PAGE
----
By Amanda Burdette
Carollers sing with delight. Children frolic in the snow. Gingerbread tempts your sweet tooth. The winter holidays make life feel like the wonderland inside a crystal paperweight — at least that’s what’s supposed to happen.
But experts at the University of Maryland say not to be too concerned if life doesn’t sparkle in December. You may have the holiday blues.
“People think there will be peace on earth and that they will have a whole new crack at life. Magical things might happen, but they probably will not,” warns David Mallott, associate professor of psychiatry at the School of Medicine.
“If your parents have been divorced for 30 years they will still be divorced” after the holidays, he says. “Reality doesn’t get suspended” during the season; illness in the family or financial hardships don’t disappear.
If the holidays seem overwhelming, Mallott suggests cutting back on the celebrations: “Take a rain check. Tack it on to another holiday or birthday.”
People are expected to want to spend time with their families. But, Mallott observes, “not everyone enjoys being with their family. Sometimes families are artificially thrown together during the holidays.”
And some of these situations are awkward. You might meet an ex-spouse’s new family for the first time. If you know this is going to occur, Geoffrey Greif, associate dean of the University of Maryland School of Social Work, says to “try to prepare yourself in advance.”
“Don’t place so much emphasis on one day. If it is an important day for family traditions or rituals, concentrate on establishing new traditions with the people that are in your life,” Greif says.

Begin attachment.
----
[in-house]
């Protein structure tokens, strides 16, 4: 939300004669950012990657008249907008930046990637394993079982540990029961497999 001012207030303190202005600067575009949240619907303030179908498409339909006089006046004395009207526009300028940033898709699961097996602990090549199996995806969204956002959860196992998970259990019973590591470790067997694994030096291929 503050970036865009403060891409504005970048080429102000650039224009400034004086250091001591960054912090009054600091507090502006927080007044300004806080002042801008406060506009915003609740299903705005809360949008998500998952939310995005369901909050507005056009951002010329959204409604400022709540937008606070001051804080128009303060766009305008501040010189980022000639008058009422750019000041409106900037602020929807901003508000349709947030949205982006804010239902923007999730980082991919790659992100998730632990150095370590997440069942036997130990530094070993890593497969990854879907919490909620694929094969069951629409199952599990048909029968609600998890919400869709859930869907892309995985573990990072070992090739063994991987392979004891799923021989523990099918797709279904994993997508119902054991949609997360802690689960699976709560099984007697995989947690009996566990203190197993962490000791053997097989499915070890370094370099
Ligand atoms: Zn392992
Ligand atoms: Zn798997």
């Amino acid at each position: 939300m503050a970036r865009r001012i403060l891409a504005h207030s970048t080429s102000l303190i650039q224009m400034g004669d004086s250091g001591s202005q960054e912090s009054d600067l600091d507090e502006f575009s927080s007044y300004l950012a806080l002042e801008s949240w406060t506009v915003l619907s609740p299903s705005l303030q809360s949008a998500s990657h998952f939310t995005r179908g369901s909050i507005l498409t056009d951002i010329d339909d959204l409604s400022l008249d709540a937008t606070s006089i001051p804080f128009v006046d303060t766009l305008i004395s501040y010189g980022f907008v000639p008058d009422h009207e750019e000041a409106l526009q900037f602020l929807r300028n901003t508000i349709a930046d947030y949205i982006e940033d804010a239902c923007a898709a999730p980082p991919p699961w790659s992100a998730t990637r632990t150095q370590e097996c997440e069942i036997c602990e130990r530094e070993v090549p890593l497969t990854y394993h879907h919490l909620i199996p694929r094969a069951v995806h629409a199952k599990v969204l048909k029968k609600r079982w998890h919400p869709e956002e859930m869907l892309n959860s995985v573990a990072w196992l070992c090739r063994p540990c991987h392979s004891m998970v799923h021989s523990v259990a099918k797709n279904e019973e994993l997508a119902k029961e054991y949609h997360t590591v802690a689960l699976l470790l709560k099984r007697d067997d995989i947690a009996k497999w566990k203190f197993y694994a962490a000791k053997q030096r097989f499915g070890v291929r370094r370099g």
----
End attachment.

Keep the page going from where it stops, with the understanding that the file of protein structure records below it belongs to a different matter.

If your are in a rocky relationship, avoid making any decisions about its status over the holidays, Greif advises. “You shouldn’t make important decisions. Sit back and take a deep breath,” he says, because “the holidays pluck more heart strings.”
The time can also be difficult for elderly people who have lost loved ones or who are in nursing homes. Connie Saltz, associate professor at the University of Maryland School of Social Work, says it is important to “not avoid talking about the past. It is what they have to hold on to.”
Older parents “have memories to give” of past holidays and of when the their children were young, she says.
Even where the caregiver role has switched between parent and child, “the parent is always the parent and the child is always the child. The parent should always be dignified and respected,” Saltz says.
If the elderly person has other frail relatives, Saltz suggests including them in festivities. “Take them in as well. They may want to see their brothers and sisters,” she urges.
If the relative lives in a nursing home staff, ask the staff whether there are holiday activities in which you may take part, Saltz suggests.
Whatever your circumstances, if your sadness persists for a couple of weeks and manifests itself in loss of interest in usually fulfilling things, loss of appetite, abnormal sleep and increased drinking, these are signs of depression, experts warn.
Someone with these symptoms should seek attention from a primary care physician, Mallott says. -30-